A White Leather Couch


Everyone reaches a point, in a dysfunctional relationship, when differences become irreconcilable. This reckoning can be painful and develop slowly over time with no foreseeable resolve due to complications around finances, housing, family structure, or simply comfort and fear of being alone. Or, it can all come to a head immediately, ending in a dramatic fashion tantamount to Romeo & Juliet, daggers and all. And these endings wouldn't be so painful if they came with some sort of signed statement where both parties predetermine their breakup strategy. That way no one is surprised when the honeymoon phase wears off and reality sets in. From my experience, there’s really no way to judge how, when, or why it'll all shake out. But, after 6 years with someone I considered to be my “other half”, it was really hard to come to terms with the fact that we were moving into different directions as young adults.

It’s possible that we moved in together at a time when it was not financially viable for us to do so. It’s possible that we moved in together before we were emotionally mature enough to handle living with a significant other. Whatever the major contributing factor was, living together lead to a depth of intimacy that opened a window into the many ways we were incompatible. When I look back on spring 2015, I genuinely feel empathy towards the two foolish kids we were. The way I often overreacted to the silly, small things he did wrong was ineffective. I was too hard on him for not having his dreams and future plans chiseled into stone the way, I thought, I had. And all of these anxieties made it impossible for me to relax and embrace spontaneity and fun within our relationship, which, is kind of the point of your early 20s. But, regardless of these glaring realities, he moved into my two bedroom apartment when his plans to move into a house with his friends fell through—as plans often do when organized by 20 somethings.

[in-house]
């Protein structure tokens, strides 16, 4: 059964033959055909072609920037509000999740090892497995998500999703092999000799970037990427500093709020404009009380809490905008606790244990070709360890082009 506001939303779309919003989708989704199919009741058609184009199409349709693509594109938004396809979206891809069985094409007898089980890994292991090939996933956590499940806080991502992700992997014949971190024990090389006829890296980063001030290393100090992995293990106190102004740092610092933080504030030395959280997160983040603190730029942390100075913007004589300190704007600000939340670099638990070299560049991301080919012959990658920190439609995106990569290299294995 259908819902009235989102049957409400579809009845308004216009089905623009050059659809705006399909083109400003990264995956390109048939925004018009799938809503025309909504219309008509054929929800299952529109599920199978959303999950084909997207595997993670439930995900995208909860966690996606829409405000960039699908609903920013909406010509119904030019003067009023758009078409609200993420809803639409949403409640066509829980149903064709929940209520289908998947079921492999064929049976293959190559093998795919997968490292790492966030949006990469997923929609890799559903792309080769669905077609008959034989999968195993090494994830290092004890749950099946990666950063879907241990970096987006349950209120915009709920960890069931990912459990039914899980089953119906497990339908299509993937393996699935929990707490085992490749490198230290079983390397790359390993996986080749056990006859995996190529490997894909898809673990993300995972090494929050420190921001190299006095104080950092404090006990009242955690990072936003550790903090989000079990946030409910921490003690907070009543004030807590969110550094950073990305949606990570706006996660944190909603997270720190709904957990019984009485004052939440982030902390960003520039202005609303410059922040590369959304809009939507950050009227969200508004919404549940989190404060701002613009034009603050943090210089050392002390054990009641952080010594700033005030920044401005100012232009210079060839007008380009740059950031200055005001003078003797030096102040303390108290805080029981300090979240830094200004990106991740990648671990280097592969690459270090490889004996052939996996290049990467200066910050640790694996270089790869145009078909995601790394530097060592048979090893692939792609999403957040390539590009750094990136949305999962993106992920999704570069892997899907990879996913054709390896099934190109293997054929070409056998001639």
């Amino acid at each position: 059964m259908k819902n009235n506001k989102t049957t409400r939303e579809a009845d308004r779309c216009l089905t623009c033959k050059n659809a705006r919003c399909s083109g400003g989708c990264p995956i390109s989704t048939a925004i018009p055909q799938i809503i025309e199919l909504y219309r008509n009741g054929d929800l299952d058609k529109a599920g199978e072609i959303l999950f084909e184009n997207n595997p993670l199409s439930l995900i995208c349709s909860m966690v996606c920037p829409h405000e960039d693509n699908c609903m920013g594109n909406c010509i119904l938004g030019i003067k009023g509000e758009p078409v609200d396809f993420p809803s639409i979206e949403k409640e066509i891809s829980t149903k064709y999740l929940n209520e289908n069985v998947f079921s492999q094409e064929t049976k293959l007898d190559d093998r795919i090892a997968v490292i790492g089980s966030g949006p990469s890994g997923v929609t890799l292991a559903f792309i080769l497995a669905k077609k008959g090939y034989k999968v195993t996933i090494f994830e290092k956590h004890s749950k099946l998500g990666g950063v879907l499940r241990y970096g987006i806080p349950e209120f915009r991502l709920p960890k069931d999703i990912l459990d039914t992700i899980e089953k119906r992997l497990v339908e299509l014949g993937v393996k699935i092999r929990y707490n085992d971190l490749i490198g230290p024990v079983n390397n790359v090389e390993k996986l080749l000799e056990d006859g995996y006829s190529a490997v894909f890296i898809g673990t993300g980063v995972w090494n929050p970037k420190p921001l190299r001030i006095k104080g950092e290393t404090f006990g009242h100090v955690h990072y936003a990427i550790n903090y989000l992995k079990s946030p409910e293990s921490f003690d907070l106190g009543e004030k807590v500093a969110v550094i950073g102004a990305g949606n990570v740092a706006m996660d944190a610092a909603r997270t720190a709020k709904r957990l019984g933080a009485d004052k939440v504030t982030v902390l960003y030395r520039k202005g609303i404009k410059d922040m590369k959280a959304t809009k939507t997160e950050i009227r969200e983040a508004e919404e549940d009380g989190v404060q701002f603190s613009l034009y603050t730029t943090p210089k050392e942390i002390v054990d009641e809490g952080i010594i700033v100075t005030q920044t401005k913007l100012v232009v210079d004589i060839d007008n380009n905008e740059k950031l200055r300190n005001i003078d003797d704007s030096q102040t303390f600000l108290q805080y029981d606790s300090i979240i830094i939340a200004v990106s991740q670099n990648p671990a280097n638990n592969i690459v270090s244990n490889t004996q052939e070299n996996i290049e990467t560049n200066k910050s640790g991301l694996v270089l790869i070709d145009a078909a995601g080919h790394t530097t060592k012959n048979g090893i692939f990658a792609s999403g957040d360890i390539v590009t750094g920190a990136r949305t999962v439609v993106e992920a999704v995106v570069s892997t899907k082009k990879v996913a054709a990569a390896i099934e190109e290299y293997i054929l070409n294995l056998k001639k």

"The first six months that we lived together felt like a progressive step towards a more serious relationship, and that was exciting.

To say I didn’t enjoy living with him would be a lie, he was a great roommate in many ways. I enjoyed when his friends came over and inevitably crashed on our couch for the night. I enjoyed stashing his hockey sticks at the top of the stairwell to the basement for him to put into his car as he was leaving for practice. I liked it when he came home, tired and heavy from work, and we would sit on the back deck amassing mosquito bites on our legs and playing with the constellation app on his phone. The first six months that we lived together felt like a progressive step towards a more serious relationship, and that was exciting.